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OPLIN 4Cast #622: Is the Apple app store a monopoly?

Posted in 4cast, and Apple

Since the first Macintosh came out and revolutionized how we interact with our computers, there has been this truism: if you want the Apple software experience, you have to buy Apple hardware. Nearly 44% of US smartphone sales are iPhones, a statistic that is poised to rise as 82% of teens are iPhone users, and even more say their next device will be an iPhone. Apple invented the App Store, and with it, the modern app marketplace. If you have an iPhone (or any iOS device) the only way to install apps is through the App Store; all those apps must use Apple’s purchase APIs for all digital transactions — and Apple takes a 30% cut of all sales. (This is why you can’t buy a Kindle book or Audible audiobook within those apps on your iPhone.) A class action lawsuit by an Apple customer and three other plaintiffs alleges this is a monopoly allowing Apple to overcharge, and this week, they defended their case before the Supreme Court.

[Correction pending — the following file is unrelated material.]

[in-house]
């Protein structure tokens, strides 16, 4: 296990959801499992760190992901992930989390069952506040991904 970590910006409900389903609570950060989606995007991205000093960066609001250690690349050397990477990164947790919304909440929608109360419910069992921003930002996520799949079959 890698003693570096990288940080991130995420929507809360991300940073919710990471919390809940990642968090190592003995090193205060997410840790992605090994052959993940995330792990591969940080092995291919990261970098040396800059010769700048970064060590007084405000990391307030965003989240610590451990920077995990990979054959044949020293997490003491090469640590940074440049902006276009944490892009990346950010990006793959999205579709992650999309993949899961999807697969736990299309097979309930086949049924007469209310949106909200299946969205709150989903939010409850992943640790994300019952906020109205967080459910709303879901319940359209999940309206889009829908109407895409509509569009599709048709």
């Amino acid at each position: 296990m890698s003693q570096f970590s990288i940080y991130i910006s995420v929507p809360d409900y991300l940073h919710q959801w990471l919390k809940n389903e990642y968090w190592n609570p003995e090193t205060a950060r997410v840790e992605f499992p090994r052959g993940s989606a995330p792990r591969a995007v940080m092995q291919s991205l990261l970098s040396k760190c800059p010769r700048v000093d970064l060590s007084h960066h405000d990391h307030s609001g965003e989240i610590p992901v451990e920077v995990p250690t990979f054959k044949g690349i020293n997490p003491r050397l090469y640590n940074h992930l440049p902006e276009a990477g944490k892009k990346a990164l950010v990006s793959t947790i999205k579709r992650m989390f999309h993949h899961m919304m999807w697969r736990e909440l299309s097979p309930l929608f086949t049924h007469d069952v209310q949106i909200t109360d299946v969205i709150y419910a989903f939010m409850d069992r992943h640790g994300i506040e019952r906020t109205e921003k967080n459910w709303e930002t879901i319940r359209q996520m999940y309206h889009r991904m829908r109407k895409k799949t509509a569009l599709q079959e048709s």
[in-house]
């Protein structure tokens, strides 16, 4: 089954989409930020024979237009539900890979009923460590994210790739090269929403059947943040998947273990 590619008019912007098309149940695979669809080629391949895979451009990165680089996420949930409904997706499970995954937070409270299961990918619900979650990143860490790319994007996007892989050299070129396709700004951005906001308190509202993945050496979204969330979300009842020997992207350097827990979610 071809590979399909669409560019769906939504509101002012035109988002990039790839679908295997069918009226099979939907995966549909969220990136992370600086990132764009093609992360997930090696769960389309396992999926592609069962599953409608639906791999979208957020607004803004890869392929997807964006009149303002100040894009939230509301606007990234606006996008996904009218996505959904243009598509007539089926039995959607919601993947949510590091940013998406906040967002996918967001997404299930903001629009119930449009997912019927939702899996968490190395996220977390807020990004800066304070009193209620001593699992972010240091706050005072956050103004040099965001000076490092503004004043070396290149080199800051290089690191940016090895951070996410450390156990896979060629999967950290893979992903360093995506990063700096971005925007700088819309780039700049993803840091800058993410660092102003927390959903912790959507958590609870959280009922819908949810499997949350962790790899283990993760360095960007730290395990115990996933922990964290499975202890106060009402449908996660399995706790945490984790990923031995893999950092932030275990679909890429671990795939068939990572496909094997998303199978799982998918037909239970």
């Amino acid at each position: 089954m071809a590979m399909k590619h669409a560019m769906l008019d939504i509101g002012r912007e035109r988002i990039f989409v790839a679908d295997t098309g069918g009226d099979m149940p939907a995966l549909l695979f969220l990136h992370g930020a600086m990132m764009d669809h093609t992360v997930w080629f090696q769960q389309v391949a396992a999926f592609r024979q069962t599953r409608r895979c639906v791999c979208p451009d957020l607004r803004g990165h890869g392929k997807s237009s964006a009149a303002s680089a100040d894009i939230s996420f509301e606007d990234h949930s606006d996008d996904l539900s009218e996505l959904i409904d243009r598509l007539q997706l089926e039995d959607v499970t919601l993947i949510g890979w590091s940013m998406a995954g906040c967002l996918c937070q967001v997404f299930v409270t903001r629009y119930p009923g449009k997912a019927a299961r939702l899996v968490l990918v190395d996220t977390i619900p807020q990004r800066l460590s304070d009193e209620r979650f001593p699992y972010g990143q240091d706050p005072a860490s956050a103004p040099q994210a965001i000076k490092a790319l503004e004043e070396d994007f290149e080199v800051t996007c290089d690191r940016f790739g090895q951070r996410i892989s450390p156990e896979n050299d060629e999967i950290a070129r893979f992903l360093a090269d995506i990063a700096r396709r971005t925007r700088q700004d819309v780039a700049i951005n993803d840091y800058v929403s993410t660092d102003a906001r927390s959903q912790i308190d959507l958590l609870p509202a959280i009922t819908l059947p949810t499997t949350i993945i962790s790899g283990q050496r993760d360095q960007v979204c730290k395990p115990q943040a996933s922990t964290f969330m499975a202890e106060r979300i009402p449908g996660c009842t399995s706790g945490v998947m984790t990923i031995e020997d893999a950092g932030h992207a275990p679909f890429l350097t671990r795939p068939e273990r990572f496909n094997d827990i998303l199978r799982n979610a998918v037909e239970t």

What? You’re not fascinated by legal hair-splitting? You don’t care what bearing a 40-year-old decision about brick manufacturing may have on how you buy extra Poké Balls or Lures in Pokémon GO? Then check out a couple other news items linked below about how to get money back from the Apple App store, or what perils you might face from an app store without Apple’s strict controls.

From the Ohio Web Library: